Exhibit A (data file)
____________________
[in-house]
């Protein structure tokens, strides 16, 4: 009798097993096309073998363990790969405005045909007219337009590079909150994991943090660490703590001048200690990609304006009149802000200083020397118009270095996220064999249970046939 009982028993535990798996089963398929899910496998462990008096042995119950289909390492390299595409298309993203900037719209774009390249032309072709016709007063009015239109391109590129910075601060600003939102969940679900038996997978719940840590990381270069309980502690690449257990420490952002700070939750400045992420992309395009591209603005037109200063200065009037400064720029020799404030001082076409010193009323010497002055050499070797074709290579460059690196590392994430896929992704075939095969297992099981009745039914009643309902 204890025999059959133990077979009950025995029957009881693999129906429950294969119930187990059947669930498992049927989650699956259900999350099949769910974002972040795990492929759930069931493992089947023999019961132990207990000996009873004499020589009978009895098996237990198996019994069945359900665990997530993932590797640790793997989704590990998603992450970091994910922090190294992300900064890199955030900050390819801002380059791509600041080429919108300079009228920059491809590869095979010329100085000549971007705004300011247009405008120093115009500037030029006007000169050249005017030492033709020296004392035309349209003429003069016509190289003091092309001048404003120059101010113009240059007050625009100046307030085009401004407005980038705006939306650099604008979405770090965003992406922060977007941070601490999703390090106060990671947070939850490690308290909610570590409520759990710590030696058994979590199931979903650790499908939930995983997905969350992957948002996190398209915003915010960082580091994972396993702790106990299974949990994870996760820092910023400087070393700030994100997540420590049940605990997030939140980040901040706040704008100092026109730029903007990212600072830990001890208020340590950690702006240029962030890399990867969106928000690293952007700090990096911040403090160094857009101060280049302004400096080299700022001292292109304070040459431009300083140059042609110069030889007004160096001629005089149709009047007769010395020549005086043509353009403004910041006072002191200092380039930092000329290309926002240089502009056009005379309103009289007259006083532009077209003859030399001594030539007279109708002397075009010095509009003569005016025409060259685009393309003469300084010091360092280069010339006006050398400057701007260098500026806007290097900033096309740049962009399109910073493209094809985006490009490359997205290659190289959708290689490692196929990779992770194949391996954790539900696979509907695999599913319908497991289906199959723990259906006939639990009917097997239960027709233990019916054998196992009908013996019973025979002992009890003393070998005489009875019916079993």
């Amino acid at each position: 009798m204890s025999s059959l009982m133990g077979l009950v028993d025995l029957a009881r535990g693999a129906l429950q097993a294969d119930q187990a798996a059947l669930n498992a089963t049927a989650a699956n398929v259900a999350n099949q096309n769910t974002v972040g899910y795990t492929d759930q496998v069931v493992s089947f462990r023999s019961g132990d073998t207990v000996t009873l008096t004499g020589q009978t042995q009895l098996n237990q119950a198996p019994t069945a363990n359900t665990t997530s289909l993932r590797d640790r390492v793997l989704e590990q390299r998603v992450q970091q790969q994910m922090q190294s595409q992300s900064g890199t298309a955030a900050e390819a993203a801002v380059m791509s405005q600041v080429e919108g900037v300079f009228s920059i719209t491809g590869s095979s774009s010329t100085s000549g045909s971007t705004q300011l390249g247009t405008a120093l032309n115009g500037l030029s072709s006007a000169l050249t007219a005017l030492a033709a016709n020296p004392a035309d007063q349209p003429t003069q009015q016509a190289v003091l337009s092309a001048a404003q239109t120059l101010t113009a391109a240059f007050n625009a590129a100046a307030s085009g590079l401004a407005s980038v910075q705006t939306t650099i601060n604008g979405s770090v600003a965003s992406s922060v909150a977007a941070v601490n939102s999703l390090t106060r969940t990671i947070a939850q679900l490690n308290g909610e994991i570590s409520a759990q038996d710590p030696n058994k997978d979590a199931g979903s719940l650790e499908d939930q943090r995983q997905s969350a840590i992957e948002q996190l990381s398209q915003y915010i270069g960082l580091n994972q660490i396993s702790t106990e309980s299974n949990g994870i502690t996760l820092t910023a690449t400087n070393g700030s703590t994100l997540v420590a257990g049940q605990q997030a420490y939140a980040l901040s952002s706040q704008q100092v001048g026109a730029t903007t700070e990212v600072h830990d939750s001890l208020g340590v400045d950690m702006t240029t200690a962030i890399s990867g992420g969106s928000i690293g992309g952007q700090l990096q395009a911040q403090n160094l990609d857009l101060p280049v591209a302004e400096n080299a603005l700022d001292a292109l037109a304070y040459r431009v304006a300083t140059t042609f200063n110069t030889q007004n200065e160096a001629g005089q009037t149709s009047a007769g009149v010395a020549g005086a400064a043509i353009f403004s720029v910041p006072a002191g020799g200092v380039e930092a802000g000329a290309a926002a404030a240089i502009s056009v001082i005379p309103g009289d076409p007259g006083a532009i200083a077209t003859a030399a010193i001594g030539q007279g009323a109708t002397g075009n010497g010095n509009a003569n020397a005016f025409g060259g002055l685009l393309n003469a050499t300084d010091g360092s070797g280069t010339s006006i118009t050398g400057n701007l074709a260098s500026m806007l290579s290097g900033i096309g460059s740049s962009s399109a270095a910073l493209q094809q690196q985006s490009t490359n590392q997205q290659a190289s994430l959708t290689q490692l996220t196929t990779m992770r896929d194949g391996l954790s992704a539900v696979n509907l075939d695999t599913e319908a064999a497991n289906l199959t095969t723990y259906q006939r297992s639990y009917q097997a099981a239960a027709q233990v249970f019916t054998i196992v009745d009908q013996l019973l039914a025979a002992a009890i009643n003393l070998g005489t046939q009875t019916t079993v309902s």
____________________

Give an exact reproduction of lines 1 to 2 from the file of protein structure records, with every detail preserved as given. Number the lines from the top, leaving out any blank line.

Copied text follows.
[in-house]
């Protein structure tokens, strides 16, 4: 009798097993096309073998363990790969405005045909007219337009590079909150994991943090660490703590001048200690990609304006009149802000200083020397118009270095996220064999249970046939 009982028993535990798996089963398929899910496998462990008096042995119950289909390492390299595409298309993203900037719209774009390249032309072709016709007063009015239109391109590129910075601060600003939102969940679900038996997978719940840590990381270069309980502690690449257990420490952002700070939750400045992420992309395009591209603005037109200063200065009037400064720029020799404030001082076409010193009323010497002055050499070797074709290579460059690196590392994430896929992704075939095969297992099981009745039914009643309902 204890025999059959133990077979009950025995029957009881693999129906429950294969119930187990059947669930498992049927989650699956259900999350099949769910974002972040795990492929759930069931493992089947023999019961132990207990000996009873004499020589009978009895098996237990198996019994069945359900665990997530993932590797640790793997989704590990998603992450970091994910922090190294992300900064890199955030900050390819801002380059791509600041080429919108300079009228920059491809590869095979010329100085000549971007705004300011247009405008120093115009500037030029006007000169050249005017030492033709020296004392035309349209003429003069016509190289003091092309001048404003120059101010113009240059007050625009100046307030085009401004407005980038705006939306650099604008979405770090965003992406922060977007941070601490999703390090106060990671947070939850490690308290909610570590409520759990710590030696058994979590199931979903650790499908939930995983997905969350992957948002996190398209915003915010960082580091994972396993702790106990299974949990994870996760820092910023400087070393700030994100997540420590049940605990997030939140980040901040706040704008100092026109730029903007990212600072830990001890208020340590950690702006240029962030890399990867969106928000690293952007700090990096911040403090160094857009101060280049302004400096080299700022001292292109304070040459431009300083140059042609110069030889007004160096001629005089149709009047007769010395020549005086043509353009403004910041006072002191200092380039930092000329290309926002240089502009056009005379309103009289007259006083532009077209003859030399001594030539007279109708002397075009010095509009003569005016025409060259685009393309003469300084010091360092280069010339006006050398400057701007260098500026806007290097900033096309740049962009399109910073493209094809985006490009490359997205290659190289959708290689490692196929990779992770194949391996954790539900696979509907695999599913319908497991289906199959723990259906006939639990009917097997239960027709233990019916054998196992009908013996019973025979002992009890003393070998005489009875019916079993």